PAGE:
Now behavioral science is weighing in with research showing that Machiavelli had it partly right: When we judge others—especially our leaders—we look first at two characteristics: how lovable they are (their warmth, communion, or trustworthiness) and how fearsome they are (their strength, agency, or competence). Although there is some disagreement about the proper labels for the traits, researchers agree that they are the two primary dimensions of social judgment.
Why are these traits so important? Because they answer two critical questions: “What are this person’s intentions toward me?” and “Is he or she capable of acting on those intentions?” Together, these assessments underlie our emotional and behavioral reactions to other people, groups, and even brands and companies. Research by one of us, Amy Cuddy, and colleagues Susan Fiske, of Princeton, and Peter Glick, of Lawrence University, shows that people judged to be competent but lacking in warmth often elicit envy in others, an emotion involving both respect and resentment that cuts both ways. When we respect someone, we want to cooperate or affiliate ourselves with him or her, but resentment can make that person vulnerable to harsh reprisal (think of disgraced Tyco CEO Dennis Kozlowski, whose extravagance made him an unsympathetic public figure). On the other hand, people judged as warm but incompetent tend to elicit pity, which also involves a mix of emotions: Compassion moves us to help those we pity, but our lack of respect leads us ultimately to neglect them (think of workers who become marginalized as they near retirement or of an employee with outmoded skills in a rapidly evolving industry).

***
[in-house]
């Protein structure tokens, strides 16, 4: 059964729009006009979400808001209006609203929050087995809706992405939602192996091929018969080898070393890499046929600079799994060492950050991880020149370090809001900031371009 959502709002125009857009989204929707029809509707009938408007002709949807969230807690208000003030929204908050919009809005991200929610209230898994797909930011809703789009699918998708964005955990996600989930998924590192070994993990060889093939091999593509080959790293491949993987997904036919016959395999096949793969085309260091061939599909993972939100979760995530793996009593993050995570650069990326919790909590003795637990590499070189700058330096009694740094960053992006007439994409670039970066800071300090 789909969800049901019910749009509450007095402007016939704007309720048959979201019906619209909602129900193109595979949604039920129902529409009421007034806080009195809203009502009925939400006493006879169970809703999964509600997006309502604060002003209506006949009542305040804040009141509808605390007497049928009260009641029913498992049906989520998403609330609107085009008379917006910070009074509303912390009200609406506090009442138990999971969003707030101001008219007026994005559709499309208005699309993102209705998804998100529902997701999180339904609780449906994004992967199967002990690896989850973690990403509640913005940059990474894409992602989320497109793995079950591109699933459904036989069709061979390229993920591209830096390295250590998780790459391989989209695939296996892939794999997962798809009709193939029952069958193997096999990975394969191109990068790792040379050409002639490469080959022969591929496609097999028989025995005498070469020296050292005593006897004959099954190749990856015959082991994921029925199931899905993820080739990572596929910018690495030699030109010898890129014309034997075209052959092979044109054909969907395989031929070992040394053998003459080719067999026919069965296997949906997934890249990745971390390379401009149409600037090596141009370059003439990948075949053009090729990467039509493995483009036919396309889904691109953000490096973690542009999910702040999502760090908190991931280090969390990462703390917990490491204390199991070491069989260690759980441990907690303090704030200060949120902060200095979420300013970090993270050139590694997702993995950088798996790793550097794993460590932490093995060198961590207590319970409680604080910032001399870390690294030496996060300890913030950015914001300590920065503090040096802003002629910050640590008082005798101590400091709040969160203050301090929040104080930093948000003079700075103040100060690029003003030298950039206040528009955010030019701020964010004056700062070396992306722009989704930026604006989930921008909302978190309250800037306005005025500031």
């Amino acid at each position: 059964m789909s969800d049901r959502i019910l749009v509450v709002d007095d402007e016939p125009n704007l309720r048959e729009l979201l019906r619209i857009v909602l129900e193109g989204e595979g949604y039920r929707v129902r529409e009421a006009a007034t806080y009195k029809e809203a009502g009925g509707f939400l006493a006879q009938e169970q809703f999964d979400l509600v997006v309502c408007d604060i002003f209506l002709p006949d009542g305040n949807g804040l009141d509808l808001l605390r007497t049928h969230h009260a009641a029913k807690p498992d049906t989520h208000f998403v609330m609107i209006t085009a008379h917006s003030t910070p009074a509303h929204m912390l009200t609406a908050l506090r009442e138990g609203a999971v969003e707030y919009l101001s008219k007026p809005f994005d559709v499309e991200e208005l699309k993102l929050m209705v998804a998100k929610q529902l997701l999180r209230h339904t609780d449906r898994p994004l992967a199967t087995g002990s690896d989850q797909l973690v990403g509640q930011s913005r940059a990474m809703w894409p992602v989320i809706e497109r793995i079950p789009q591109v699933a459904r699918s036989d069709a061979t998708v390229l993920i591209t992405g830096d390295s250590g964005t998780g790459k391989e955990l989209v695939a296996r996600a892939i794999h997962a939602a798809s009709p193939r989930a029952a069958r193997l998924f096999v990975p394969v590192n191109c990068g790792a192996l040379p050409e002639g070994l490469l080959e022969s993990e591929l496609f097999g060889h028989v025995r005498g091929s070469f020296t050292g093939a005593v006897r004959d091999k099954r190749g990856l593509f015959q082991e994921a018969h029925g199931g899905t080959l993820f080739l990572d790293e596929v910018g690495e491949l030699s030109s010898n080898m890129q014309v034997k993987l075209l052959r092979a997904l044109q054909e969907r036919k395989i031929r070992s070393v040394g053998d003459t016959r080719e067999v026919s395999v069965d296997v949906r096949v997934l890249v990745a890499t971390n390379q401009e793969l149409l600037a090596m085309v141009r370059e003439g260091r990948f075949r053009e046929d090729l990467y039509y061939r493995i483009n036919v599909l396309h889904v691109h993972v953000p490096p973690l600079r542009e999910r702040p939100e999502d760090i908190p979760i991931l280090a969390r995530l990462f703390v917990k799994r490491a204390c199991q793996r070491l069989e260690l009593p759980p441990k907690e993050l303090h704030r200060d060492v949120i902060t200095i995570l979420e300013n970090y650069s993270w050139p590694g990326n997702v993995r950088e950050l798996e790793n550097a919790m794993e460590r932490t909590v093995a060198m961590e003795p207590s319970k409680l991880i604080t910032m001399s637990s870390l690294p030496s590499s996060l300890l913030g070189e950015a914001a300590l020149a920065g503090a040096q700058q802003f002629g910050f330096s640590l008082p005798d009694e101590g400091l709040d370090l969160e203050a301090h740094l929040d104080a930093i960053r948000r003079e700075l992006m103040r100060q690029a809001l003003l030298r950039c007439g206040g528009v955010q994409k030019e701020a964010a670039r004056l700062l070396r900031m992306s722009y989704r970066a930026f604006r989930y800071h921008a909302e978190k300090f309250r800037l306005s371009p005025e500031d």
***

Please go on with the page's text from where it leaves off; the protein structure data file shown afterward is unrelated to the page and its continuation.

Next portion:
To be sure, we notice plenty of other traits in people, but they’re nowhere near as influential as warmth and strength. Indeed, insights from the field of psychology show that these two dimensions account for more than 90% of the variance in our positive or negative impressions we form of the people around us.
Boosting employee health: Corporate values are changing from cost and productivity to mindfulness and alignment. Employees, particularly millennials, are not willing to compromise on work-life balance and wellness anymore. Quite a few start ups today are targeting employers with workplace social wellness solution that boost employee health and engagement.